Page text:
Key Documents for Managing Employees

Once you hire employees, you need to make sure you have the right tools in place to effectively manage them. Otherwise, things can get messy if a dispute arises.

As many small business owners will know, when issues arise with employees, they can be a huge distraction for the business. At the same time, getting all the ‘ducks in a row’ when it comes to employees can feel overwhelming and cause HR teams and owners headaches.

The goal of this article is to provide business owners with some practical tips to make the process of managing employees as smooth as possible without getting lost in the paperwork.

There are two key documents that every every small business should have in place to manage its employees. 

1.  Employment contract

Having an employment agreement for each employee is crucial. This is because a written agreement will help to ensure that the rights and obligations of each party are clearly understood. An employment agreement will typically set out:

  • What hours the employee will need to work;
  • On what basis the employee is hired i.e., full time, part time, casual, fixed term etc;
  • From what location the employee will work;
  • What the employee’s remuneration will be (and whether the employee is Award covered);
  • A description of the employee’s duties; and
  • Any other entitlements or expectations that the employer might have of the employee.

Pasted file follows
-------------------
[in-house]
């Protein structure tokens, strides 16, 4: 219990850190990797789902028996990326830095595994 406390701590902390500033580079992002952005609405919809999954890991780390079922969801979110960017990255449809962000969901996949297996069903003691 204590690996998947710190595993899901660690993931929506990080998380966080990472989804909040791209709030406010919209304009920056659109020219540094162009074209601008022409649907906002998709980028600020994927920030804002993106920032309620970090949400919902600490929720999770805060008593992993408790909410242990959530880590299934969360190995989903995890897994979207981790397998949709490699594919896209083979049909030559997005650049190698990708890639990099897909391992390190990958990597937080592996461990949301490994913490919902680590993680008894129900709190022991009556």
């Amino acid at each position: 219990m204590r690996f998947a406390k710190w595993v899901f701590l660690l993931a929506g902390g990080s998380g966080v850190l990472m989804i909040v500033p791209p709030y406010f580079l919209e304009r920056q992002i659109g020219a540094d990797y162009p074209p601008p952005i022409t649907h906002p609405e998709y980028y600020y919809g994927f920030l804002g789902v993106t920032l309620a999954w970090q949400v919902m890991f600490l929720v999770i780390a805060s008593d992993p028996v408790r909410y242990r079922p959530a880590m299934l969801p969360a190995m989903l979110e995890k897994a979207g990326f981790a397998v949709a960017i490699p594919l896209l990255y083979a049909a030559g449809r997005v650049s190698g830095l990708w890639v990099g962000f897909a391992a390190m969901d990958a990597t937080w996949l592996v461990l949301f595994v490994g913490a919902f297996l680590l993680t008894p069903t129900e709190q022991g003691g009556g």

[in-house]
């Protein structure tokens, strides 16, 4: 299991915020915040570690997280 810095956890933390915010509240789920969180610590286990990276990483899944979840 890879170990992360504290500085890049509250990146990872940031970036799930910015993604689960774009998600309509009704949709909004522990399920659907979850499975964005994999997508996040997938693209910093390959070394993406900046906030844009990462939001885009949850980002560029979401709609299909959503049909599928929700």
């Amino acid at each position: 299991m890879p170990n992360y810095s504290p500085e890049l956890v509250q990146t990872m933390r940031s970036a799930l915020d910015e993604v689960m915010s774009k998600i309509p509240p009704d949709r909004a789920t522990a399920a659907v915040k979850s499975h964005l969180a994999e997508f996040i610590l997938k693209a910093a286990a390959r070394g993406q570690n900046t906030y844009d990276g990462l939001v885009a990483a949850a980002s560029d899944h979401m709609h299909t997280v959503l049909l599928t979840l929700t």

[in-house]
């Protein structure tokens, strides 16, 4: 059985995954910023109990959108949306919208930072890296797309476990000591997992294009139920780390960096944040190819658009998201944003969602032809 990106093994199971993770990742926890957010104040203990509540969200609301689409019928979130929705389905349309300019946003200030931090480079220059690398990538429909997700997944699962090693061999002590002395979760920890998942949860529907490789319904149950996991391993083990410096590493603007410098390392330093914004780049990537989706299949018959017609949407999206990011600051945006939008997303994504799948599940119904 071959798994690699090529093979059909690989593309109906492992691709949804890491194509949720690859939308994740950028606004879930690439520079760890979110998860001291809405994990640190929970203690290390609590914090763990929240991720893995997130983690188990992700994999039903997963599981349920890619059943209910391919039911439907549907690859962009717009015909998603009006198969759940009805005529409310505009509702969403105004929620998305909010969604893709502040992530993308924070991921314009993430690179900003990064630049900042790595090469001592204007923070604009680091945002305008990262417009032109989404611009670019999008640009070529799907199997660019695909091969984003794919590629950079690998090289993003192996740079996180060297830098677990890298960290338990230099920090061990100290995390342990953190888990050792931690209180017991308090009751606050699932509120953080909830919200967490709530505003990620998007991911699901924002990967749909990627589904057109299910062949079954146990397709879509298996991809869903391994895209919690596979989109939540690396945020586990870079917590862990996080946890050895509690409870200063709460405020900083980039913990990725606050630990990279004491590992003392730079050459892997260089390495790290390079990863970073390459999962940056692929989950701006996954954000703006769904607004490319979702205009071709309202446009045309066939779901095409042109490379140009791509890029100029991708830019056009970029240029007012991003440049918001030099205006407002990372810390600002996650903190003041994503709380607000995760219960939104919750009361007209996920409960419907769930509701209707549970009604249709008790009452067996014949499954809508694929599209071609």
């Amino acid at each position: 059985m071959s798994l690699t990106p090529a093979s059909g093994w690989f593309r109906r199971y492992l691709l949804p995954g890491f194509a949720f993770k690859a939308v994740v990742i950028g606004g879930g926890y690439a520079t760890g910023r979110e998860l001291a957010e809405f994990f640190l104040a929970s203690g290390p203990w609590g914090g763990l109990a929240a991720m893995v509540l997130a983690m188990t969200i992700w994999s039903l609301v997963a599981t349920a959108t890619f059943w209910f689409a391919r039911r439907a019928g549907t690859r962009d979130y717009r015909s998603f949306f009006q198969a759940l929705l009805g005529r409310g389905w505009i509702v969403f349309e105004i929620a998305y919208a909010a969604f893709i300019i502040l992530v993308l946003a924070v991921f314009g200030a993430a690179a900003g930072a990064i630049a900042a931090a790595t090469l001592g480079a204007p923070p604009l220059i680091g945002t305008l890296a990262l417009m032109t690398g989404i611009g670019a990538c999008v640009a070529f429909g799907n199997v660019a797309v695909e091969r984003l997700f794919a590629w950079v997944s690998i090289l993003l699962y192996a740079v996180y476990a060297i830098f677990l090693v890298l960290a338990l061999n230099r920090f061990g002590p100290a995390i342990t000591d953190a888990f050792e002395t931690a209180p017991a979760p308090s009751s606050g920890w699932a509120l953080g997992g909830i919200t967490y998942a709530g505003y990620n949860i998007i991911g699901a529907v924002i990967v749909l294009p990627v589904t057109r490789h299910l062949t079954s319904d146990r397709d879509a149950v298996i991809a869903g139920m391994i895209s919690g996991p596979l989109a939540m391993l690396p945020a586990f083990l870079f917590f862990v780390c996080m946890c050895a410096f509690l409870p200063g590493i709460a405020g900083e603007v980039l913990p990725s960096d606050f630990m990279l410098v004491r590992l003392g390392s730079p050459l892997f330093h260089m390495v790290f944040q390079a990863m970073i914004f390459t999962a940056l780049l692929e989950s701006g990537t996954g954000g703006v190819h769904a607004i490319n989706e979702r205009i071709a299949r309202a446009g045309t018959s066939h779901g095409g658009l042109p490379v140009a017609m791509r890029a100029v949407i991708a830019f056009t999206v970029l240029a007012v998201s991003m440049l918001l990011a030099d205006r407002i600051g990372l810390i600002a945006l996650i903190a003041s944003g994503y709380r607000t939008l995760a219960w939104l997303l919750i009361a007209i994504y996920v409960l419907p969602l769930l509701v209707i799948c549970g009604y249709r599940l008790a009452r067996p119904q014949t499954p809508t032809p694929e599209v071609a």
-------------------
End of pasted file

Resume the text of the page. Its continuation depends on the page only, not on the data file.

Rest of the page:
An employment agreement will also usually contain clauses about confidentiality, intellectual property and other obligations the employee needs to abide by. An employment agreement is also an opportunity for the employer to include terms around probation and restraints of trades.

Without a written employment agreement, disputes over the terms and conditions of employment are more likely to arise and it can be hard for an employer to manage these disputes in lieu of any formal terms agreed between the parties.

2.  Policies and procedures manual

Employment policies and procedures often reinforce and clarify standard operating practices in the workplace.

The key benefits to having well drafted workplace policies and procedures are:

  • They help employees gain an understanding on what is expected of them and their behaviour in the workplace;
  • They provide guidelines for how disputes and general management will be handled for example, if complaints are made in the workplace;
  • They set the framework for delegation and adopt a clear and consistent approach for development and growth within the business; and
  • They offer protection from breaches of employment legislation.

Effective policies and procedures enhance the quality of the organisation overall and provide for a safer workplace. If drafted properly, policies and procedures also reduce liability for risks in the business.

If you run a business and are not sure how to manage your employees without getting bogged down in paperwork, seek advice from an appropriately qualified lawyer.

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